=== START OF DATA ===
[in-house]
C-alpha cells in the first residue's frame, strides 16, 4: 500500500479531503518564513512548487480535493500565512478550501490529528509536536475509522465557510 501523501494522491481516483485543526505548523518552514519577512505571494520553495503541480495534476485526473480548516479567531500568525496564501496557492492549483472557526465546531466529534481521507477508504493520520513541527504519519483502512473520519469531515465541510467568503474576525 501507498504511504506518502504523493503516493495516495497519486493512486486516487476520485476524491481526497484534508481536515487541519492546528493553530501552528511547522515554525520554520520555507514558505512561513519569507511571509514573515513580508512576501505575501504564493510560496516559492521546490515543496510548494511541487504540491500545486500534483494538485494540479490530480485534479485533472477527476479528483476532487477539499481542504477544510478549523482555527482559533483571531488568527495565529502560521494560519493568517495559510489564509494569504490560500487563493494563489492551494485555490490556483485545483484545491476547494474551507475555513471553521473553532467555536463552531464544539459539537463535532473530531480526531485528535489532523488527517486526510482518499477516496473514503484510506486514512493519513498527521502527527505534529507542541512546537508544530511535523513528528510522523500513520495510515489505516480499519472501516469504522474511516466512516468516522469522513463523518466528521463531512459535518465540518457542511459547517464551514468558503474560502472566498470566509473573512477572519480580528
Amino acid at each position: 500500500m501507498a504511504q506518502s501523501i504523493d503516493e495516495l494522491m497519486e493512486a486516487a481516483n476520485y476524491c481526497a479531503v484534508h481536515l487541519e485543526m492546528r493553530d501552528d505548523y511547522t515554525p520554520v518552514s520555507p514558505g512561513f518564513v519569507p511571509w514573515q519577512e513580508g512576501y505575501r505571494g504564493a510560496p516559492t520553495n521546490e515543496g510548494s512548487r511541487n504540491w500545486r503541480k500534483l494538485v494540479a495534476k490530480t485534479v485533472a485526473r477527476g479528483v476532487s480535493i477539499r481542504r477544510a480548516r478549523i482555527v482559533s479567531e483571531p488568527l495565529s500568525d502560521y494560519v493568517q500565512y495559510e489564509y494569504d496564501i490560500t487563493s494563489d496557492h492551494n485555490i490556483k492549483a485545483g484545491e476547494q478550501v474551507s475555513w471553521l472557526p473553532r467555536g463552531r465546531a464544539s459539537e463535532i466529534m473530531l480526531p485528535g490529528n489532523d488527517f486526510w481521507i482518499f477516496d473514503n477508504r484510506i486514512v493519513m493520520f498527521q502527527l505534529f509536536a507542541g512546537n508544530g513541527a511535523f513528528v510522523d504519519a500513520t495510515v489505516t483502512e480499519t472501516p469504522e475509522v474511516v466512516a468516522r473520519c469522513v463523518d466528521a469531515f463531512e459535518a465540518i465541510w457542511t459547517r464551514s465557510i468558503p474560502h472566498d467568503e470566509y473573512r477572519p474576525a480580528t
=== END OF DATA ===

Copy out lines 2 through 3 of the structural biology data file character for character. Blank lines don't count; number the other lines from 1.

C-alpha cells in the first residue's frame, strides 16, 4: 500500500479531503518564513512548487480535493500565512478550501490529528509536536475509522465557510 501523501494522491481516483485543526505548523518552514519577512505571494520553495503541480495534476485526473480548516479567531500568525496564501496557492492549483472557526465546531466529534481521507477508504493520520513541527504519519483502512473520519469531515465541510467568503474576525 501507498504511504506518502504523493503516493495516495497519486493512486486516487476520485476524491481526497484534508481536515487541519492546528493553530501552528511547522515554525520554520520555507514558505512561513519569507511571509514573515513580508512576501505575501504564493510560496516559492521546490515543496510548494511541487504540491500545486500534483494538485494540479490530480485534479485533472477527476479528483476532487477539499481542504477544510478549523482555527482559533483571531488568527495565529502560521494560519493568517495559510489564509494569504490560500487563493494563489492551494485555490490556483485545483484545491476547494474551507475555513471553521473553532467555536463552531464544539459539537463535532473530531480526531485528535489532523488527517486526510482518499477516496473514503484510506486514512493519513498527521502527527505534529507542541512546537508544530511535523513528528510522523500513520495510515489505516480499519472501516469504522474511516466512516468516522469522513463523518466528521463531512459535518465540518457542511459547517464551514468558503474560502472566498470566509473573512477572519480580528
Amino acid at each position: 500500500m501507498a504511504q506518502s501523501i504523493d503516493e495516495l494522491m497519486e493512486a486516487a481516483n476520485y476524491c481526497a479531503v484534508h481536515l487541519e485543526m492546528r493553530d501552528d505548523y511547522t515554525p520554520v518552514s520555507p514558505g512561513f518564513v519569507p511571509w514573515q519577512e513580508g512576501y505575501r505571494g504564493a510560496p516559492t520553495n521546490e515543496g510548494s512548487r511541487n504540491w500545486r503541480k500534483l494538485v494540479a495534476k490530480t485534479v485533472a485526473r477527476g479528483v476532487s480535493i477539499r481542504r477544510a480548516r478549523i482555527v482559533s479567531e483571531p488568527l495565529s500568525d502560521y494560519v493568517q500565512y495559510e489564509y494569504d496564501i490560500t487563493s494563489d496557492h492551494n485555490i490556483k492549483a485545483g484545491e476547494q478550501v474551507s475555513w471553521l472557526p473553532r467555536g463552531r465546531a464544539s459539537e463535532i466529534m473530531l480526531p485528535g490529528n489532523d488527517f486526510w481521507i482518499f477516496d473514503n477508504r484510506i486514512v493519513m493520520f498527521q502527527l505534529f509536536a507542541g512546537n508544530g513541527a511535523f513528528v510522523d504519519a500513520t495510515v489505516t483502512e480499519t472501516p469504522e475509522v474511516v466512516a468516522r473520519c469522513v463523518d466528521a469531515f463531512e459535518a465540518i465541510w457542511t459547517r464551514s465557510i468558503p474560502h472566498d467568503e470566509y473573512r477572519p474576525a480580528t